The Food and Drug Administration (FDA) recognizes that the progression to digital health offers the potential for better, more efficient patient care and improved health outcomes. To achieve this goal requires that many medical devices be interoperable with other types of medical devices and with various types of health information technology. The foundation for such inter-communication is hardware and software, typically referred to as medical device data systems (MDDS) that transfer, store, convert formats, and display medical device data or medical imaging data.
On February 15, 2011, the FDA issued a regulation down-classifying MDDS from Class III (high-risk) to Class I (low-risk) (“MDDS regulation”). Since down-classifying MDDS, the FDA has gained additional experience with these types of technologies, and has determined that these devices pose a low risk to the public. On February 9, 2015, the FDA issued a guidance document to inform manufacturers, distributors, and other entities that the Agency does not intend to enforce compliance with the regulatory controls that apply to MDDS, medical image storage devices, and medical image communications devices, due to the low risk they pose to patients and the importance they play in advancing digital health.
Since the issuance of the guidance document in 2015, section 3060(a) of the 21st Century Cures Act (Cures Act) amended section 520 of the Federal Food, Drug, and Cosmetic Act (FD&C Act) on December 13, 2016, removing certain software functions from the definition of device in section 201(h) of the FD&C Act. Pursuant to section 520(o)(1)(D) of the FD&C Act, software functions that are solely intended to transfer, store, convert formats, and display medical device data or medical imaging data, unless the software function is intended to interpret or analyze clinical laboratory test or other device data, results, and findings, are not devices and are not subject to FDA laws and regulations applicable to devices. The definition of MDDS in 21 CFR 880.6310 is currently inconsistent with the definition of device as amended pursuant to the Cures Act. FDA intends to amend the regulation to be consistent with the amended device definiton. FDA’s current thinking on the definition of MDDS is reflected in this guidance.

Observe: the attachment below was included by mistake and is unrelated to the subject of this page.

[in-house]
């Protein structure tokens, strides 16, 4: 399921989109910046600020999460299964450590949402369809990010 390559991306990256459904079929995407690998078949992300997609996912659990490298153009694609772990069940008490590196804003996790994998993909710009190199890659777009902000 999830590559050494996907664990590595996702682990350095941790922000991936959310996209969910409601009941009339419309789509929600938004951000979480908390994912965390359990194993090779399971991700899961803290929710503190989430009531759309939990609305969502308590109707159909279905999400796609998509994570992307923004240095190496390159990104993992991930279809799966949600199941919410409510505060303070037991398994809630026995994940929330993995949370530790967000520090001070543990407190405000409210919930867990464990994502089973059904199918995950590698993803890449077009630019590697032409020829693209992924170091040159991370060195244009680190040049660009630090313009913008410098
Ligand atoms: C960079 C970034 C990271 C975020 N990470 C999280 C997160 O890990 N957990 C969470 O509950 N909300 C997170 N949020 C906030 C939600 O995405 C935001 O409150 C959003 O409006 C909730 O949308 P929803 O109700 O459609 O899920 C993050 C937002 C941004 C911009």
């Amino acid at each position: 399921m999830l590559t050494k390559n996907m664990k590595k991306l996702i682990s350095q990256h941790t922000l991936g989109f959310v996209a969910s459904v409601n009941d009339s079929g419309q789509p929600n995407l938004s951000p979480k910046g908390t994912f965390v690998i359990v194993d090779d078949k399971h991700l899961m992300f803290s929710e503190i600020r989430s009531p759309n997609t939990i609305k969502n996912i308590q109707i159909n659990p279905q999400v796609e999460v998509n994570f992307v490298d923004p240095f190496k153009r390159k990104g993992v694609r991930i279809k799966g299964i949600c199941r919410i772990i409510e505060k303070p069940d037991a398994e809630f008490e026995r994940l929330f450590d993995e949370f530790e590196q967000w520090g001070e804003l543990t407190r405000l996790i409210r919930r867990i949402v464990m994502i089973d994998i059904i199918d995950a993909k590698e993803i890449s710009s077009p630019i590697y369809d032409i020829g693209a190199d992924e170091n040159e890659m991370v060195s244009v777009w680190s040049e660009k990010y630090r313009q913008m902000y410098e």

Hardware products that are intended to transfer, store, convert formats, and display medical device data and results remain devices under section 201(h) of the FD&C Act. FDA does not intend to enforce compliance with the regulatory controls for such devices, provided that the hardware function is limited to assisting the following software functions: electronic transfer, storage, conversion of formats, or display of medical device data.
The policy described in this guidance document is also consistent with the Agency’s updated guidance entitled “Policy for Device Software Functions and Mobile Medical Applications,” originally issued on February 9, 2015, with the title “Mobile Medical Applications.”